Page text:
I hope you are all safe and healthy in this pandemic situation. I really miss my normal life and hope soon everything will be normal. However, today I will talk about one of the most used web application fuzzing tool WFuzz. But before we talk about this tool, let’s talk about fuzzing.
So, what is fuzzing ?
Fuzzing is a way of detecting bugs using automated processes that provide invalid, unexpected or random data as input to the application and then monitor the application’s behavior. The invalid data may be created for a specific purpose or may be generated randomly. The goal is to detect the unexpected behavior of an application and see if it leads to an exploitable bug.
Now, let’s talk about WFuzz tool.
WFuzz is created by Xavier Mendez aka Javi, Christian Martorella, Carlos del ojo and others. You can check out the Github repository for all contributors. This tool is designed with a general idea in mind that it replaces any reference to the FUZZ keyword by the value of the given payload. This simple concept allows any input injection in any case of an HTTP request, allowing the execution of complex web security attacks on various web application elements such as parameters, authentication, forms, directories / files, etc.
In one sentence the tool will simply replace the FUZZ keyword with your word or payload from the URL / request you provided.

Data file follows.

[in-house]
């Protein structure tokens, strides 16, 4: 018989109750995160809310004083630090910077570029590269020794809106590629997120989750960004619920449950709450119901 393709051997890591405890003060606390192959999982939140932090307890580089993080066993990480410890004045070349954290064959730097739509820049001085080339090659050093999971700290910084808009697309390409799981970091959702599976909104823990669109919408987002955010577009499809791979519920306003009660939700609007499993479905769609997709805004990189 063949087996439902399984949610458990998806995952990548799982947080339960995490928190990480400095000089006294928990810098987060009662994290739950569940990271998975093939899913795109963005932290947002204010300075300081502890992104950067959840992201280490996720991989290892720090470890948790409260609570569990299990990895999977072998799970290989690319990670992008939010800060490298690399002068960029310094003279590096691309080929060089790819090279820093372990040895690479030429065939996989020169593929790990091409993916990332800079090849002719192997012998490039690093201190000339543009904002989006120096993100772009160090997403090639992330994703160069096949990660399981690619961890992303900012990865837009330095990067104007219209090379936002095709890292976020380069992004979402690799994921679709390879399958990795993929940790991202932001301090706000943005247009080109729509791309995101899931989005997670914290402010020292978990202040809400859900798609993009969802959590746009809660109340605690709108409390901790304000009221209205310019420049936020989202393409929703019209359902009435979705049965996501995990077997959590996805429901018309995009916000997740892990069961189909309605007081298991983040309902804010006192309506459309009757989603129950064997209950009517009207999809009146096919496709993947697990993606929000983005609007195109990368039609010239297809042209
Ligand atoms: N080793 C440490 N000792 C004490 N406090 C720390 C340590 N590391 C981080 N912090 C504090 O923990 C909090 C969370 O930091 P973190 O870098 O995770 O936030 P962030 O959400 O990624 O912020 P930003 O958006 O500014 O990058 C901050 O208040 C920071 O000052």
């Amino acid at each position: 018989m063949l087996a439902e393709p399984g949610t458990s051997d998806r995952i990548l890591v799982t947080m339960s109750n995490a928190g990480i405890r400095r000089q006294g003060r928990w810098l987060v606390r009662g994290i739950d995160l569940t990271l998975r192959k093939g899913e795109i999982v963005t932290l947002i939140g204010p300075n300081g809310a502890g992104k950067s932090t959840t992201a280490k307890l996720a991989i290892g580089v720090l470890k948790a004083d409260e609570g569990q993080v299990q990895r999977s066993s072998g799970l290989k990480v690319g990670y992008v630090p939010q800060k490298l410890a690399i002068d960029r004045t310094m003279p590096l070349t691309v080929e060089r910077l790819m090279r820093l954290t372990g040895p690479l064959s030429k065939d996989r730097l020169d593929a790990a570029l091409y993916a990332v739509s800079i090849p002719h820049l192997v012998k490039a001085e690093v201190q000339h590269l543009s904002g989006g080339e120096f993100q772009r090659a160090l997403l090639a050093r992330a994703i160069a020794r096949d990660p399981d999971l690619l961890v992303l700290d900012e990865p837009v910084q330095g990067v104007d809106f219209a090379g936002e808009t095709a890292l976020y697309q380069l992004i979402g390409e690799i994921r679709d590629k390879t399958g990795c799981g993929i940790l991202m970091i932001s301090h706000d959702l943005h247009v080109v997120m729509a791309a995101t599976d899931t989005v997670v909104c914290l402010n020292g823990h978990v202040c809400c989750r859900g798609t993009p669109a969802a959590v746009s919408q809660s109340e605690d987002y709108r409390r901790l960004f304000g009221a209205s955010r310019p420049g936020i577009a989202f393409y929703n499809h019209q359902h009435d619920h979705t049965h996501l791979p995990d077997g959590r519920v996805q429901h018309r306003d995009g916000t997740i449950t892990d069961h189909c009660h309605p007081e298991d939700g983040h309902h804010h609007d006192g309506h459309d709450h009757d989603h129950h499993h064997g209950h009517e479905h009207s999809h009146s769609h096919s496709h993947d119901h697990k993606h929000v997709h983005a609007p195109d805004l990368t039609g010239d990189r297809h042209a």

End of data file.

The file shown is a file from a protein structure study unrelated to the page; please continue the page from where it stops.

WFuzz was created using the Python language. So you need to have Python installed to use it.
You can install WFuzz using PIP using the following command
pip install wfuzz
You can use the following commands to install the tool from the Debian (Kali, Parrot) repository
sudo apt update sudo apt install wfuzz -y
This tool is available at Black Arch repositories. So if you are using an Arch Distribution with Black Arch repository, you can install it with the following command
sudo pacman -Sy wfuzz --noconfirm
This tool is pre-installed in most of the penetration testing distributions like Black Arch. Run the following command on your terminal to verify the installation.
At the time of this writing, WFuzz command outputs the following:
Example Brute Force attack using WFuzz
Lets’ launch a simple brute force attack against a login form
wfuzz -z file, /home/noman/MrRobot/fsoc.dic --hs Invalid -d “log=elliot&pwd=FUZZ” http://192.168.0.129/wp-login.php
-z : payload/wordlist — the list you want to use for your brute force attack.
--hs : ignore response containing given message/words
-d : the post request
FUZZ : the section of the post data I want to fuzz
In this article I have tried to tell you about fuzzing and introduce you to WFuzz tool and also how you can install this tool in your Linux OS. I hope you enjoyed this article. And be sure to share your opinion in the comments section.
Happy Hacking 🙂